Aid for young insurance firms weighed

Apr 8, 2008

Miami Herald--Apr. 08, 2008

A bill will hit the floor of the state House of Representatives Wednesday that proposes to use $250 million from the state-run insurer’s reserves to fund a capital-buildup program for young or start-up insurance companies.

Initially, the bill proposed taking $100 million from the surplus that Citizens Property Insurance has stockpiled to pay future claims. When the proposed House budget was delivered a week ago, the amount for the capital-incentive program had increased to $250 million.

The bill was amended before it got to the House Policy and Budget committee last Thursday. Now, the plan is to have the funds returned to Citizens — with interest.

The program will ”borrow, not take,” the funds, said Rep. Ron Reagan.

This capital-buildup program provides matching funds to insurers, up to $25 million, to help the companies expand more rapidly. The program was started in 2006 with $250 million from the state’s general budget. Thirteen companies received loans in 2006 and early 2007.

Citizens would still prefer that lawmakers find another source to fund the surplus note program, but the changes made so far make it a bit more palatable, said Christine Turner, director of consumers and legislative affairs.

It was state Chief Financial Officer Alex Sink’s suggestion that the money taken from Citizens reserves be returned in some form. The insurers that tap the program will pay only interest for the first three years of the 20-year loans.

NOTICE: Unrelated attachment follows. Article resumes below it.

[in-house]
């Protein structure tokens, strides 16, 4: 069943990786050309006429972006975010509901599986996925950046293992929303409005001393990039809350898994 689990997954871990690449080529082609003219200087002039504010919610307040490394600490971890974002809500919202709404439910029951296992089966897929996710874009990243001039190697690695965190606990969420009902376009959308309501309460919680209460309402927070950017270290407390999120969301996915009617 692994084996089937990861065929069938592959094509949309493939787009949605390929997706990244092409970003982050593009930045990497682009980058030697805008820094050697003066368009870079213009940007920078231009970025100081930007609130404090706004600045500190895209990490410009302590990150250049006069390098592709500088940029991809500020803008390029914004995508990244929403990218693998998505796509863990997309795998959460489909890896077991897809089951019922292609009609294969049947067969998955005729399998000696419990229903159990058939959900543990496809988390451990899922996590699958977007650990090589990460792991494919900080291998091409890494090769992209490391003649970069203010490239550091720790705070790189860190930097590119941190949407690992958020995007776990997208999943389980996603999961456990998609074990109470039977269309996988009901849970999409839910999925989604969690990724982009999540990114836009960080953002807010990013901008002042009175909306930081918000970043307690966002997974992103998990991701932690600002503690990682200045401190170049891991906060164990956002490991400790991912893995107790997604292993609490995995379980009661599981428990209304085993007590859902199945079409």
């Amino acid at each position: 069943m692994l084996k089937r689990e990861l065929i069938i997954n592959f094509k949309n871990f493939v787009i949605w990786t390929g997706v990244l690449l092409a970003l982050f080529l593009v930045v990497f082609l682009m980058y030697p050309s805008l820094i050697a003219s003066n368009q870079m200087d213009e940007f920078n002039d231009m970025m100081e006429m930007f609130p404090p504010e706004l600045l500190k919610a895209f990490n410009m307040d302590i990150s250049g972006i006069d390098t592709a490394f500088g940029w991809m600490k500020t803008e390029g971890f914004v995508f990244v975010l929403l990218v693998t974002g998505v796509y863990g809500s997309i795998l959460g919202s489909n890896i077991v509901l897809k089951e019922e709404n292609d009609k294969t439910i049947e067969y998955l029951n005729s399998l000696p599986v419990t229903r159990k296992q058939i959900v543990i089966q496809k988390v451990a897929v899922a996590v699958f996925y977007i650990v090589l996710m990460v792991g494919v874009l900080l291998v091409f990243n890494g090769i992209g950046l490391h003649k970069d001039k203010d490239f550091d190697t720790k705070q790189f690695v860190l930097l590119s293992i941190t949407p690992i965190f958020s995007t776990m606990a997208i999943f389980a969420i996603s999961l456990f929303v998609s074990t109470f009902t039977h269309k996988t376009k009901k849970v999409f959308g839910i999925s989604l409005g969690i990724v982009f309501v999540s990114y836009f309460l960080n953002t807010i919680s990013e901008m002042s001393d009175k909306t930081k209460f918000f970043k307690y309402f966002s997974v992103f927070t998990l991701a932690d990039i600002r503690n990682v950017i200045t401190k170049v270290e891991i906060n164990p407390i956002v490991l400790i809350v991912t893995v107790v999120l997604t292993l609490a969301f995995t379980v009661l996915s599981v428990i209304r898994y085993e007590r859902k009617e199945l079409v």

To make the proposal more appealing to Citizens, which is the largest insurer of homes, apartments, condos and mobile homes in Florida, the insurers receiving the surplus loans would be required to take up to 10 percent of the new policies from Citizens.

Reagan believes that some of those policies will have to come from South Florida and other coastal regions of the state, thus reducing Citizens’ exposure by as much as $18.7 billion in one year.

State regulators don’t allow takeouts of wind-only policies from Citizens. So any policies that these insurers in South Florida take from Citizens would be west of Interstate 95 and South Dixie Highway (U.S. 1).

Also, the money would would not come from Citizens until December. That way, the money would be available to Citizens for claims if needed during this hurricane season.

While reducing Citizens’ exposure is a plus in any scenario, Citizens officials note that funding this program is an expensive venture for the company. In the past, Citizens paid hefty bonuses to encourage insurers to take policies out of Citizens. In total, it has paid $150 million for takeouts on more than a million policies.

A similar measure is expected to be added to a wide-ranging insurance bill in the Senate that comes up before the General Government committee on Tuesday.

More changes in the bill are expected in the Senate.